Buy a cheap refractor you regard as disposable and can be washed, regularly.
I've tried this before. At the end of my student days I relocated my 12" Newtonian (which had a steel fork and equatorial mount with a polar disk and roller drive) to my mothers place behind Avalon beach in northern Sydney, literally 100 metres from the dunes, with a surf beach on the other side of the dunes.
Even stored in a garage the scope didn't last very long and most of it had to be disposed of after a year apart from the mirrors, which were recoated later when I moved further inland.
Salt air will produce a sticky, salty film on everything very quickly. The film will corrode all the aluminium parts rapidly. This includes the mirror coatings.
The salt will also cause steel parts to rust quickly such as small cap screws, grub screws etc causing them to bind or break. Take a close look at your scope and replace these with stainless steel or brass. In particular this applies to screws around the ring holding the corrector in place, the secondary alignment screws, any screws in the OTA, the screws attaching it to the fork or a dovetail, and screws in the fork and mount. Molybdenum paint (not very attractive) does provide effective protection - I used it on my mount and the fork - except where it is chipped exposing bare metal, that will rust quickly.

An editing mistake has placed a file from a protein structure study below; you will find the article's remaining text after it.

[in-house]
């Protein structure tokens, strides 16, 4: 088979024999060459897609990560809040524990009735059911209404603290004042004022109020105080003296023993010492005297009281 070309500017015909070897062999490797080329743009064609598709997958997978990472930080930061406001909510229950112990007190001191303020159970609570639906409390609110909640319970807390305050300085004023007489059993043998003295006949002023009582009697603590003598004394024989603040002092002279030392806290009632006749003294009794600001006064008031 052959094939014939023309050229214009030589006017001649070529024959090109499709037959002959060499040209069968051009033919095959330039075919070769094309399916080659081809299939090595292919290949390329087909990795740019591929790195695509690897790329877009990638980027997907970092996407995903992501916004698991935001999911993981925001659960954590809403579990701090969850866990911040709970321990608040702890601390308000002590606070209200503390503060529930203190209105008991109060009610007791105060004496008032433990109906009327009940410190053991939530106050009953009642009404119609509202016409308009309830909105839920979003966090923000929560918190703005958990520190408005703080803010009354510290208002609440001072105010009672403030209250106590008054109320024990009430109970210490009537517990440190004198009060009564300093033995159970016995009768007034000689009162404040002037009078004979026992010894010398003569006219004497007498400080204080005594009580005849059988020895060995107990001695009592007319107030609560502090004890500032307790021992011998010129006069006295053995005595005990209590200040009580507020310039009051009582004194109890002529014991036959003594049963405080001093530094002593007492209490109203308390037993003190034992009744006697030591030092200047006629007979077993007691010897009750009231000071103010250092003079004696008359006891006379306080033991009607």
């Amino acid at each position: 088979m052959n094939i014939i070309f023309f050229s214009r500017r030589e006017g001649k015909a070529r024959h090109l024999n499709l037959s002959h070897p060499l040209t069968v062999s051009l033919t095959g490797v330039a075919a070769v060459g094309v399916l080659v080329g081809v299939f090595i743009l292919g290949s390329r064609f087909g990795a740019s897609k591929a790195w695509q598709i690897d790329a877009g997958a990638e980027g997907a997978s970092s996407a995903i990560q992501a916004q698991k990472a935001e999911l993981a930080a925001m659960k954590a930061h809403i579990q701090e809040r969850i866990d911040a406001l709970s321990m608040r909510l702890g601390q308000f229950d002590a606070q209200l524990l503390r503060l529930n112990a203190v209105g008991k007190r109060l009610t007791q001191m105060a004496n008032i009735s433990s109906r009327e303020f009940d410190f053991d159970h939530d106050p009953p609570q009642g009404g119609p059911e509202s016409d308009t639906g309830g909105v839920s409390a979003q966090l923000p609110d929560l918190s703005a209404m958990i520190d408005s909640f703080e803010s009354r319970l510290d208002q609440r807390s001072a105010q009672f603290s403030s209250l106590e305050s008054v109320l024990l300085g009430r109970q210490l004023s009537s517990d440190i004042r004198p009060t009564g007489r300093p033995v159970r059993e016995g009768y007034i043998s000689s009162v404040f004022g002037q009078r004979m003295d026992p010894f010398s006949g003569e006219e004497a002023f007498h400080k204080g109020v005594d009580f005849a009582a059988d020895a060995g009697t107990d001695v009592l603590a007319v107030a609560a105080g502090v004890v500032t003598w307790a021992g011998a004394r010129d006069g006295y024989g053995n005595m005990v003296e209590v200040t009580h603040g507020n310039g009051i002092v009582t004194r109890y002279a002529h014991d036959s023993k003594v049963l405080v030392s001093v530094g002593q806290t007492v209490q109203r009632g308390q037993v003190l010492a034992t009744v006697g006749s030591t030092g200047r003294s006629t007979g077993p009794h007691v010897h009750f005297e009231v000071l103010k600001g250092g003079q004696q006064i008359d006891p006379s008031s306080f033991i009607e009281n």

There's also another reason why using a good scope in sea air is frankly a waste of time. Basically, the sea produces a lot of fine particulates in the air which have an interesting effect. On one hand the night sky appears incredibly dark, but look carefully and you will realise this is actually because the optical transmission is quite poor - the limiting magnitude is not good.
Edited by luxo II, 04 December 2018 - 05:26 AM.